By Jon Coupal | California’s 2019 legislative session recently came to a merciful end. Despite the fact that the Legislature passed dozens of bills assaulting basic economic rights, it could have been far worse for taxpayers. Indeed, in remarkably good news, the most dangerous threat to Proposition 13 was defeated.

A weekly column by Jon Coupal

Proposition 13 has been called the third rail of California politics. Touch it, and the electric shock risks ending your political career. However, few have been as virulent in their hatred of Proposition 13 as Asm. Cecilia Aguiar-Curry, D-Winters. She introduced Assembly Constitutional Amendment 1, a bill to make it easier to raise taxes at the local level by lowering the vote needed to approve bonds and special taxes from two-thirds to just 55 percent.

Typically, direct assaults on Prop. 13 fail to receive votes of the full Assembly or Senate because it is difficult for Democrats in marginal or suburban districts to support them. But, emboldened by the fact that Democrats have a supermajority in the Assembly, Aguiar-Curry attempted to muscle the bill through. ACA 1 received just 44 votes, ten votes shy of the 54 needed for passage. Seventeen of 61 Democrats either opposed or abstained on the bill.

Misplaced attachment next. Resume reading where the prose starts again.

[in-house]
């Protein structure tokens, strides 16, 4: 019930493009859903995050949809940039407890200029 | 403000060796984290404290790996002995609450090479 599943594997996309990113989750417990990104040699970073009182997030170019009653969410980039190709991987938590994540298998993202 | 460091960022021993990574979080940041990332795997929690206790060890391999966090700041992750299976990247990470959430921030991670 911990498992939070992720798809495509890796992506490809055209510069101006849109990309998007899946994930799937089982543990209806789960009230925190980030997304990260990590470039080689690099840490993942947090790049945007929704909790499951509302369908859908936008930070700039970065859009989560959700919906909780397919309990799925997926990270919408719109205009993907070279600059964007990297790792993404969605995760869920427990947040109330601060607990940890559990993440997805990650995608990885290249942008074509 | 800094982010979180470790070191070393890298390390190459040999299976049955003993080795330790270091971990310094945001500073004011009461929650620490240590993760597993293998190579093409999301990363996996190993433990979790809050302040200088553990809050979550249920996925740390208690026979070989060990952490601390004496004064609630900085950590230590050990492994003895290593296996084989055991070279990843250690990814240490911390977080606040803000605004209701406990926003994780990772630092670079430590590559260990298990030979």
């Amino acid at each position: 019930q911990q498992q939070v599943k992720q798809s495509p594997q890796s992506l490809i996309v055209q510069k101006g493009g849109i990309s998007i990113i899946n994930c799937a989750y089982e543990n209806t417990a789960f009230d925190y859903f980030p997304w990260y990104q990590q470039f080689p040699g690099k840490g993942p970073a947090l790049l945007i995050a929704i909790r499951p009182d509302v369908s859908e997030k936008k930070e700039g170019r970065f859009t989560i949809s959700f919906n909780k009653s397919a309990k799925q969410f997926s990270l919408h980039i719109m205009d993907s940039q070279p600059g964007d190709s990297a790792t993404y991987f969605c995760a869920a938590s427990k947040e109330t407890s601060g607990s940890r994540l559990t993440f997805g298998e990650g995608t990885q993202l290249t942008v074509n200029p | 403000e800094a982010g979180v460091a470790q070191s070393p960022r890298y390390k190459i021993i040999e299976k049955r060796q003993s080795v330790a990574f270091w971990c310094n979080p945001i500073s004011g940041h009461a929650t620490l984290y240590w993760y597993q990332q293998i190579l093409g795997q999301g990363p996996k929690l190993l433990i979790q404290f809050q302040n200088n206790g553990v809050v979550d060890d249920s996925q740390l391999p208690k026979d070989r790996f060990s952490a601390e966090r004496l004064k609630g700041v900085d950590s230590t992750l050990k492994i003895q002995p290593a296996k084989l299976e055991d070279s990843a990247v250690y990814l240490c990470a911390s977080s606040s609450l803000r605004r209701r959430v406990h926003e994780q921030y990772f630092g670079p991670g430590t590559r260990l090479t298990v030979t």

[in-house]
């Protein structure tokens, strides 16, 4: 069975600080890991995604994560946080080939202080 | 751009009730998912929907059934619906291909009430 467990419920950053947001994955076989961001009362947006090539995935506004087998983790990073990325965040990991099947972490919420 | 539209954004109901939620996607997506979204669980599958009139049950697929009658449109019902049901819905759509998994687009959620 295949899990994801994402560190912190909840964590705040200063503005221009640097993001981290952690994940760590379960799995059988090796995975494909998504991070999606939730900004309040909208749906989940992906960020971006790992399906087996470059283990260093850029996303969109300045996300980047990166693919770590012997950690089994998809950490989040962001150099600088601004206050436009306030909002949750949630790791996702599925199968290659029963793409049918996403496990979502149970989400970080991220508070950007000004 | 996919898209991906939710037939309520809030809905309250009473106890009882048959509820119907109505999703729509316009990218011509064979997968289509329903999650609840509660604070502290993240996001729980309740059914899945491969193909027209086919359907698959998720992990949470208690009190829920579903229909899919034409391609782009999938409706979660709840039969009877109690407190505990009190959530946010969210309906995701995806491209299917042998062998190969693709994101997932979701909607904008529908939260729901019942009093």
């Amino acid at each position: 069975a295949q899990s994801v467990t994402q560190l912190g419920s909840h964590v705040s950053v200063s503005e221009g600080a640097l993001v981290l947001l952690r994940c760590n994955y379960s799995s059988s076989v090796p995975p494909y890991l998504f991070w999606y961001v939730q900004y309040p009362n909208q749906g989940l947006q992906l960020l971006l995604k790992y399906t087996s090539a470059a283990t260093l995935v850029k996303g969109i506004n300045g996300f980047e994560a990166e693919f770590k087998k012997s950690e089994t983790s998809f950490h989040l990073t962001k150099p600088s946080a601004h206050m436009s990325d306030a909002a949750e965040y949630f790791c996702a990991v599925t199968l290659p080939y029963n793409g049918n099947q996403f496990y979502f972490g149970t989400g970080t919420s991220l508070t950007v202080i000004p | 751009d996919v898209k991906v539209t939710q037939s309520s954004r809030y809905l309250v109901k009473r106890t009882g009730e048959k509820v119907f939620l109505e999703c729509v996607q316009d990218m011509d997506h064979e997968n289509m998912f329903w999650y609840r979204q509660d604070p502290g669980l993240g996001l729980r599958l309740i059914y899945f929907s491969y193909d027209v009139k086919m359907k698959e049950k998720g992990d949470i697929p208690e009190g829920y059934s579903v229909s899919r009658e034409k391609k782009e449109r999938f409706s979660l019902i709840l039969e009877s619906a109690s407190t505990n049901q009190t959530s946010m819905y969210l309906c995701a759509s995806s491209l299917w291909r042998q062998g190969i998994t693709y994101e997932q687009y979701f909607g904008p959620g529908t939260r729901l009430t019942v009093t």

While we are thankful that Proposition 13 remains intact, we are under no illusions that the battle is over. Aguiar-Curry has already publicly pledged that she intends to try again.

The defeat of ACA 1 is not the only victory for taxpayers. Interestingly, a number of punishing tax-hike proposals never came up for full legislative votes.

To read the entire column, please click here.